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Amebiasis is an infection caused by a one-celled parasite called Entamoeba histolytica (E. histolytica). Amebiasis is uncommon in California, with about 300 cases reported per year. A person can get amebiasis when they:

  • Swallow food or water contaminated with E. histolytica
  • Put anything into their mouth that is contaminated with the feces of a person infected with E. histolytica
  • Touch surfaces contaminated with E. histolytica and then put their fingers in their mouth

Amebiasis is more common among people living in developing tropical countries with untreated water, poor sanitation, and limited access to toilets. These countries include India, parts of Central and South America, and parts of Africa. People living in the United States do not often get amebiasis. Those at greater risk include:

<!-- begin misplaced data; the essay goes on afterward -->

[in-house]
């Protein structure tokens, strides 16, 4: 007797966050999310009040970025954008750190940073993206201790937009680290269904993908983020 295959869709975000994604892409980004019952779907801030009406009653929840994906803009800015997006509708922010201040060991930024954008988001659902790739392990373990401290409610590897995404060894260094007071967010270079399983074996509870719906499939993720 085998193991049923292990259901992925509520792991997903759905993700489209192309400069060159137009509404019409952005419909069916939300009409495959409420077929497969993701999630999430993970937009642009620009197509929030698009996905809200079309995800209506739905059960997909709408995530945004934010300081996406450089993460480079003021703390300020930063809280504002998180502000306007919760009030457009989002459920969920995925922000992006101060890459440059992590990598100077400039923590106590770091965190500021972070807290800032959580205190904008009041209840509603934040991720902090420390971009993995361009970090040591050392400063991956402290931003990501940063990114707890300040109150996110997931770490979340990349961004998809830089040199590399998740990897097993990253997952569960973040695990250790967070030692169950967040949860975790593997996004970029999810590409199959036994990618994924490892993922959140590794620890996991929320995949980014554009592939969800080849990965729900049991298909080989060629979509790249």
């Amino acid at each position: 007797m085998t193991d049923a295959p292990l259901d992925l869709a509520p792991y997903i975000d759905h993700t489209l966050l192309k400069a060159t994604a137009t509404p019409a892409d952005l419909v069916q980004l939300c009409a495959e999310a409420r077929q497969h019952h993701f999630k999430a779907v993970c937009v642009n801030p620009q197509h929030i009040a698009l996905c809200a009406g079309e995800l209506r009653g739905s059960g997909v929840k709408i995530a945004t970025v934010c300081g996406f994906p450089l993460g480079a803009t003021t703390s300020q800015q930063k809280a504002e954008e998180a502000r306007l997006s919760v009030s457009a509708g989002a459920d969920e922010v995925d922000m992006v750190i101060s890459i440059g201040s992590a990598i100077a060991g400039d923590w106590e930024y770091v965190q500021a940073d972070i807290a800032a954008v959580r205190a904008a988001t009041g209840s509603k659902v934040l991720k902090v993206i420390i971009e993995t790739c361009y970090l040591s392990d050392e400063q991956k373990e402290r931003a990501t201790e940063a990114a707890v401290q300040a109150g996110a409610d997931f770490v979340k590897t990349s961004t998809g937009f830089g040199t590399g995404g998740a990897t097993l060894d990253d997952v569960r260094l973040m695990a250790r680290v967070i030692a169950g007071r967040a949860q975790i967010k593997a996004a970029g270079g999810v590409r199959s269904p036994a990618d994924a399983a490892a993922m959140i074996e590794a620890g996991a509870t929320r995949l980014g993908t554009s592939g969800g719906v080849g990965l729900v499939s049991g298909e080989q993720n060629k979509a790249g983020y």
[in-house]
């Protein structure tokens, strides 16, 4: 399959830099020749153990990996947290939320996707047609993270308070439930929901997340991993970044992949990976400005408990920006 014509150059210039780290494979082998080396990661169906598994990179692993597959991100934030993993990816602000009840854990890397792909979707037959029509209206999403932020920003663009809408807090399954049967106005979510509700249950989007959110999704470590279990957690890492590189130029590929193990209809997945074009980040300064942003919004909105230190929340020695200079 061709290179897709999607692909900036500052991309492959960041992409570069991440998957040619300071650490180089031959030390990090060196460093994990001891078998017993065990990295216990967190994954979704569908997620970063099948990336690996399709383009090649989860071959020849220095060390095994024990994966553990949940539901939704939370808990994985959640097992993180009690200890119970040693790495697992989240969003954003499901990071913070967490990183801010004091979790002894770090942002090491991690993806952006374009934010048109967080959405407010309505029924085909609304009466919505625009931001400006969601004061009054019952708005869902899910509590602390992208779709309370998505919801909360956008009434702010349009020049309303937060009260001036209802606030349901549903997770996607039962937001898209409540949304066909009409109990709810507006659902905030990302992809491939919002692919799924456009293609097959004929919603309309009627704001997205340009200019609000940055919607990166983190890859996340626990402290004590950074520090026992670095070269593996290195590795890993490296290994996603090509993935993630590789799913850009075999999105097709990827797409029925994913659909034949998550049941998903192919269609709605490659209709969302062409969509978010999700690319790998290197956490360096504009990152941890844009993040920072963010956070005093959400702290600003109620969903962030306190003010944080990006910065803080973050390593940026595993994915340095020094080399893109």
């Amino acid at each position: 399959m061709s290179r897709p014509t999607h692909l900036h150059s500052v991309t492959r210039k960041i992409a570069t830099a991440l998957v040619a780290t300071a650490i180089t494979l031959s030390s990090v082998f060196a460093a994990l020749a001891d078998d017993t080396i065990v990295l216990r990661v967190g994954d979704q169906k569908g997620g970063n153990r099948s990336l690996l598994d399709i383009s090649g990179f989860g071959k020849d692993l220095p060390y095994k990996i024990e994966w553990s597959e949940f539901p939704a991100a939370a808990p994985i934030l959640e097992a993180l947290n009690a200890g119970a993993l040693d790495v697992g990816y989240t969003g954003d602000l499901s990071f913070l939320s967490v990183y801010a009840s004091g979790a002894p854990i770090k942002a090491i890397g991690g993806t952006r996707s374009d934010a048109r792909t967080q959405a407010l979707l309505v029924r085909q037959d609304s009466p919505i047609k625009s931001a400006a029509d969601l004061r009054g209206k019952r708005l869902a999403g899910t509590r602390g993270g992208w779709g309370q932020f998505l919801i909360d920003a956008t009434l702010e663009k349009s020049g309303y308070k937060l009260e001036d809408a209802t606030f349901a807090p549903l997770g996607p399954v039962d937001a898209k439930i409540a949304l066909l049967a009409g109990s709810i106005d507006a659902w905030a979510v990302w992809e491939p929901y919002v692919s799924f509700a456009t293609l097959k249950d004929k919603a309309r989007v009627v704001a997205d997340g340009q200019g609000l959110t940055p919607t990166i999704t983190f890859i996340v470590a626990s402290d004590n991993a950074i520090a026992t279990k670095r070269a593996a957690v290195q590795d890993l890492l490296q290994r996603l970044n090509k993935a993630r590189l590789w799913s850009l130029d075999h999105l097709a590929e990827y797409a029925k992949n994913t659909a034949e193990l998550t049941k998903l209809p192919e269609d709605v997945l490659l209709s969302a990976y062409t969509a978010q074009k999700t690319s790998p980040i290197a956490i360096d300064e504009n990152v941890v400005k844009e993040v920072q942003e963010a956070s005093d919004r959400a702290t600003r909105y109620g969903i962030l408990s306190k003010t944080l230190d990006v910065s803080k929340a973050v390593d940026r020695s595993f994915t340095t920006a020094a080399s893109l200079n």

• People who have traveled to or immigrated from developing tropical countries
  • People living in housing without access to clean water and proper toilets/sanitation
  • Men who have sex with men  

The symptoms of amebiasis can begin two to four weeks after being infected. Only 10%–20% of those infected ever develop symptoms. Symptoms are often mild and may include:

  • fatigue or tiredness
  • watery or bloody diarrhea
  • excessive intestinal gas
  • stomach cramps 
  • weight loss
  • fever

Rarely, E. histolytica can invade the liver and cause an abscess (a collection of pus), or spread outside of the intestines to other organs. Those with a weakened immune system may become seriously ill and have more severe symptoms.

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